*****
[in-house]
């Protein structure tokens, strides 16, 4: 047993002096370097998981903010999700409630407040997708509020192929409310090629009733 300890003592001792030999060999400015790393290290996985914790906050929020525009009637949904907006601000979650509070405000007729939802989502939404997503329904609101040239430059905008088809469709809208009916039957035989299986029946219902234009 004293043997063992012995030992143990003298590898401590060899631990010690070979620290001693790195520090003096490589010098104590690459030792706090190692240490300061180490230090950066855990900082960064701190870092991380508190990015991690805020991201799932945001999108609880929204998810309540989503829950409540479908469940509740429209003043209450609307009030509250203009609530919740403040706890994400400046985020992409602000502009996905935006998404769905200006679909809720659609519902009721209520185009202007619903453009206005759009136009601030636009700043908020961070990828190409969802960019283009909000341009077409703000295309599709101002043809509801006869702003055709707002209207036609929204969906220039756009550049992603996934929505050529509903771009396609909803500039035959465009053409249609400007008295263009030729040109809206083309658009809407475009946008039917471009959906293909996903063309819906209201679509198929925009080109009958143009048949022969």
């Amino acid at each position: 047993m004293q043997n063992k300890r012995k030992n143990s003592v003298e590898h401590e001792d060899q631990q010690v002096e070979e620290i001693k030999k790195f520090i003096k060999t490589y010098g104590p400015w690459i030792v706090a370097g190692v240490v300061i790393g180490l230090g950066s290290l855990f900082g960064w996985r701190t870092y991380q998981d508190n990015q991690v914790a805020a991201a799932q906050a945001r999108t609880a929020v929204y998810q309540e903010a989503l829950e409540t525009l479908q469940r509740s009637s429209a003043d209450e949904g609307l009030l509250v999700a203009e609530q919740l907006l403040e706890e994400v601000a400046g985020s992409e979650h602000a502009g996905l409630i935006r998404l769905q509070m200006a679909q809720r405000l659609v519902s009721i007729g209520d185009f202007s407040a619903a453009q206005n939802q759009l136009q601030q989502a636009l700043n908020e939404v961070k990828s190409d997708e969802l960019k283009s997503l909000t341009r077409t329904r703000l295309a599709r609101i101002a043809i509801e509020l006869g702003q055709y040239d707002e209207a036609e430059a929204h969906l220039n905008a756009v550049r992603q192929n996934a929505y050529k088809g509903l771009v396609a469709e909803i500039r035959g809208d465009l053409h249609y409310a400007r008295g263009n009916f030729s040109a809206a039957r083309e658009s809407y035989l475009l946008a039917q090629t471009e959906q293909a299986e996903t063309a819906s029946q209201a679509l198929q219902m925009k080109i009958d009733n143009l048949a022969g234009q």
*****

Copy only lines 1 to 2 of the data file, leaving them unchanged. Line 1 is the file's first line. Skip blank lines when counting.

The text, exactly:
[in-house]
């Protein structure tokens, strides 16, 4: 047993002096370097998981903010999700409630407040997708509020192929409310090629009733 300890003592001792030999060999400015790393290290996985914790906050929020525009009637949904907006601000979650509070405000007729939802989502939404997503329904609101040239430059905008088809469709809208009916039957035989299986029946219902234009 004293043997063992012995030992143990003298590898401590060899631990010690070979620290001693790195520090003096490589010098104590690459030792706090190692240490300061180490230090950066855990900082960064701190870092991380508190990015991690805020991201799932945001999108609880929204998810309540989503829950409540479908469940509740429209003043209450609307009030509250203009609530919740403040706890994400400046985020992409602000502009996905935006998404769905200006679909809720659609519902009721209520185009202007619903453009206005759009136009601030636009700043908020961070990828190409969802960019283009909000341009077409703000295309599709101002043809509801006869702003055709707002209207036609929204969906220039756009550049992603996934929505050529509903771009396609909803500039035959465009053409249609400007008295263009030729040109809206083309658009809407475009946008039917471009959906293909996903063309819906209201679509198929925009080109009958143009048949022969």